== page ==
“A victorian social experiment turned ghost town”
As far as ghost towns go, Rugby is one of a kind. It was founded by Thomas Hughes, a Brit who came from a wealthy English family but, as the second son in a culture that still primogeniture, a system of inheritance where the eldest son in a family gets the land and the wealth, he was not in the best place to settle in England. He grew tired of the materialism of Victorian England, and on a trip to America to visit his friend, poet James Russell Lowell, he learned of the Board of Aid to Land Ownership, which was an organization that helped unemployed skilled laborers in cities find places in rural settlements. It wasn't long before Hughes and a group of friends bought up the land to settle Rugby, Tennessee, set among lush gorges, virgin forests, and fresh air-- vastly different from dirty urban London.
Rugby Colony had its "opening" in October of 1880. Families were recruited to join the settlement, and each had to invest $5 in the commissary to guarantee public ownership. All were guaranteed personal freedom, including religious freedom (even though the sale of alcohol was banned).
Despite the bucolic, "resort-like" setting, things were always bumpy in Rugby. Disputes over land titles began almost immediately, and economic development was slow. Even the establishment of a tomato canning factory couldn't save the lagging situation, as the colonists didn't grow enough tomatoes to sustain it. And, worst of all, an outbreak of typhoid fever killed off some of the most prominent citizens. Eventually, it was decided that the town's rich natural resources needed to be harvested to bring in money, which went against the anti-materialism principles on which the colony was founded.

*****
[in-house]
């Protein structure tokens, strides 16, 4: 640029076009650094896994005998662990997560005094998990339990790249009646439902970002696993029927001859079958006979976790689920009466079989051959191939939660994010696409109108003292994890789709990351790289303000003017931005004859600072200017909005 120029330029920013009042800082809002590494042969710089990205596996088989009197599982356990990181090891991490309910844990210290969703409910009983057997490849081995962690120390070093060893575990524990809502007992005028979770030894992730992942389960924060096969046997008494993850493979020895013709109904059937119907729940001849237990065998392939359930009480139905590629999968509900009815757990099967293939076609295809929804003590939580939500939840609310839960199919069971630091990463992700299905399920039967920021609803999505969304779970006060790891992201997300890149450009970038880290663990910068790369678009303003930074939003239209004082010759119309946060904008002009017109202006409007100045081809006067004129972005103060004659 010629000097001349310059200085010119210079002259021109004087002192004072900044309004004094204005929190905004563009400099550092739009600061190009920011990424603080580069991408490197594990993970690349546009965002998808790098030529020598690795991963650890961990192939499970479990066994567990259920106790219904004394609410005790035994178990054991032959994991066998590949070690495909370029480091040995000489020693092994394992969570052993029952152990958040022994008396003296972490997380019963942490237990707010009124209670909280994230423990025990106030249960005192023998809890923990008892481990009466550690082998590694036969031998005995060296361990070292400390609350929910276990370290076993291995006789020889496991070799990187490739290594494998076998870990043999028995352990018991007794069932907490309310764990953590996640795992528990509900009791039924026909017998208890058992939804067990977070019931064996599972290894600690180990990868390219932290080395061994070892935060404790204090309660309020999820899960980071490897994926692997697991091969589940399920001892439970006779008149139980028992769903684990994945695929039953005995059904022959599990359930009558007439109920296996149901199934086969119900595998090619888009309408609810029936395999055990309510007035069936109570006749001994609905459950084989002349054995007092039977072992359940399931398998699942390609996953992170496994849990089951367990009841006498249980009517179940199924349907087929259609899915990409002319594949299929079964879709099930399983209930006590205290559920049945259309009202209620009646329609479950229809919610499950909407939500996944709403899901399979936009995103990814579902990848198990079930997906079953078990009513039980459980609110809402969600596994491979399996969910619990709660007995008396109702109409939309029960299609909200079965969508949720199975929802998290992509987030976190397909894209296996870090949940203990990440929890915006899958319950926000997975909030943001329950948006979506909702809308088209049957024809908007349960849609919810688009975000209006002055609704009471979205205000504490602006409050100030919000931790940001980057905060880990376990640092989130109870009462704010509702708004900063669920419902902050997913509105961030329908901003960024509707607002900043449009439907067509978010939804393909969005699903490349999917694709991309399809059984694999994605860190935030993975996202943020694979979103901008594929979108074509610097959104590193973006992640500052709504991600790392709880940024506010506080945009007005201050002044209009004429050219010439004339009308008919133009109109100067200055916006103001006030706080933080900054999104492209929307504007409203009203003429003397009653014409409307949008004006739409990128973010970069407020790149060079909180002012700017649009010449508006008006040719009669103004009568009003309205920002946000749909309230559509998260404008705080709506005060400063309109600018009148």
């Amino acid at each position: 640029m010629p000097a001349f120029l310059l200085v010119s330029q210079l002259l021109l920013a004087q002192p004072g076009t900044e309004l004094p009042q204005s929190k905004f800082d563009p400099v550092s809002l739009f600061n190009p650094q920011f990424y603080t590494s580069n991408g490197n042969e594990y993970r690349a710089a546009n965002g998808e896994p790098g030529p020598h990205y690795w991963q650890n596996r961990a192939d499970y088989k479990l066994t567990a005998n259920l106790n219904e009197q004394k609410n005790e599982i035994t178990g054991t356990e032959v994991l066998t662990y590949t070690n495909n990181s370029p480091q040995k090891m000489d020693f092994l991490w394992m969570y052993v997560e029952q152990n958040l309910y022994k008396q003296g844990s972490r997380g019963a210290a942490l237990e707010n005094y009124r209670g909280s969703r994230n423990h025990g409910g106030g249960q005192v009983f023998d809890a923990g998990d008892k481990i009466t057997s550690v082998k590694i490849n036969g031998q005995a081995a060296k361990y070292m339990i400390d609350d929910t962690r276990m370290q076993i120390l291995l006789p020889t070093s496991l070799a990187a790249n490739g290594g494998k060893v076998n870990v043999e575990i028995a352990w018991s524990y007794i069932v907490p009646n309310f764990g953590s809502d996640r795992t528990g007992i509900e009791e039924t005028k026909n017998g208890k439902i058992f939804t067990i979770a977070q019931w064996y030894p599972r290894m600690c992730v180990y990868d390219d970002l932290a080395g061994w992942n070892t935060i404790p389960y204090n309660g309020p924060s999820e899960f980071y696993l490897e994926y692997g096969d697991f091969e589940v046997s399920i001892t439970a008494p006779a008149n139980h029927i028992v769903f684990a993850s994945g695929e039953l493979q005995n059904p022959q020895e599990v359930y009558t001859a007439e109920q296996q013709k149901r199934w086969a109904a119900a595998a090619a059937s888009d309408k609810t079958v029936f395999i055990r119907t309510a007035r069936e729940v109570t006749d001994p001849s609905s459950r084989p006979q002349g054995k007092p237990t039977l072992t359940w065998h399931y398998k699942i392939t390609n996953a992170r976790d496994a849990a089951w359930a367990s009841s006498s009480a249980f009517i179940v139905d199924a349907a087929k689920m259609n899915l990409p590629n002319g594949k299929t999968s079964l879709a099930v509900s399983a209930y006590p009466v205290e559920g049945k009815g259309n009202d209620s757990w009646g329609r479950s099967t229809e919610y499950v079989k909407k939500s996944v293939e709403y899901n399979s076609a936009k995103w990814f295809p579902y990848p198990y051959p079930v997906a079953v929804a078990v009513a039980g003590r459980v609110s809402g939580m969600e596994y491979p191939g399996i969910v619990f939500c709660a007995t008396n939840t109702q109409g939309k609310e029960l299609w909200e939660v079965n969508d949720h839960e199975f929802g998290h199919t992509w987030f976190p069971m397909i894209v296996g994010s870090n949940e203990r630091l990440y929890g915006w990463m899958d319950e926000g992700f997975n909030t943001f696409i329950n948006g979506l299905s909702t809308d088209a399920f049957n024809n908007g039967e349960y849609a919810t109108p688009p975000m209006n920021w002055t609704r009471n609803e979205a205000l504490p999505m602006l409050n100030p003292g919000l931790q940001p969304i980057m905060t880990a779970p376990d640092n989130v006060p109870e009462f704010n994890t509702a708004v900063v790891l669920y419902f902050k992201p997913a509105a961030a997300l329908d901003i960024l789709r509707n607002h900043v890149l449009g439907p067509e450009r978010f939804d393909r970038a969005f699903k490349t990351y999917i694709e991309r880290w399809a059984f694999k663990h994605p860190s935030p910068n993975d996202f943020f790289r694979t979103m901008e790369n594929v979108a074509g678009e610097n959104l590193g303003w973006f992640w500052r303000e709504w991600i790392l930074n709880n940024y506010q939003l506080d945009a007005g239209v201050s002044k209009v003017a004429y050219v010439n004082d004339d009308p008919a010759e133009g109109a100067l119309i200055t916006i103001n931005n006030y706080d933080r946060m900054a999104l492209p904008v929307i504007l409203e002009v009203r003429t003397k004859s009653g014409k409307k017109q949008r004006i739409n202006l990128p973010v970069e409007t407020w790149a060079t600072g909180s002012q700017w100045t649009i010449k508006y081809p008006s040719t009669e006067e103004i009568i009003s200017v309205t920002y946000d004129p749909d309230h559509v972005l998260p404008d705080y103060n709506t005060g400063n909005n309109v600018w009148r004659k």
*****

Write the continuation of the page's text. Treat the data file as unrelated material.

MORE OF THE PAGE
And of course, it's rumored to be very haunted...
"There are a number of homes in the town with ghosts, some more active than others and over the years eyewitnesses have reported encounters with them all. There is Kingston Lisle, Thomas Hughes’ sometime residence; there is Roslyn, a two story mansion with several spirits, including the wild carriage driver who thunders up to the front door in a black carriage. Then there is Twin Oaks, once home to a witch—and perhaps still is. Again, for more in depth accounts of Rugby’s many ghosts one is better off consulting the chapter in Strange Tales. Then after reading, you will be armed with enough knowledge to tackle Rugby for yourself. The living residents are friendly and helpful to visitors and the spectral residents are mostly harmless—even if the occasional encounter with them is a bit startling. By all means, if you visit Dixie in your travels, Rugby is worth the trip."
Even though the settlement didn't even last ten years, the abandoned buildings remained untouched. They've been preserved almost to perfection. The library still contains most of its original collection of 7,000 volumes, including a book from the 1600s. The church still has its original reed organ, and one of the other Victorian cottages has been decked out in period pieces.
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Rugby, Tennessee Ghost Town
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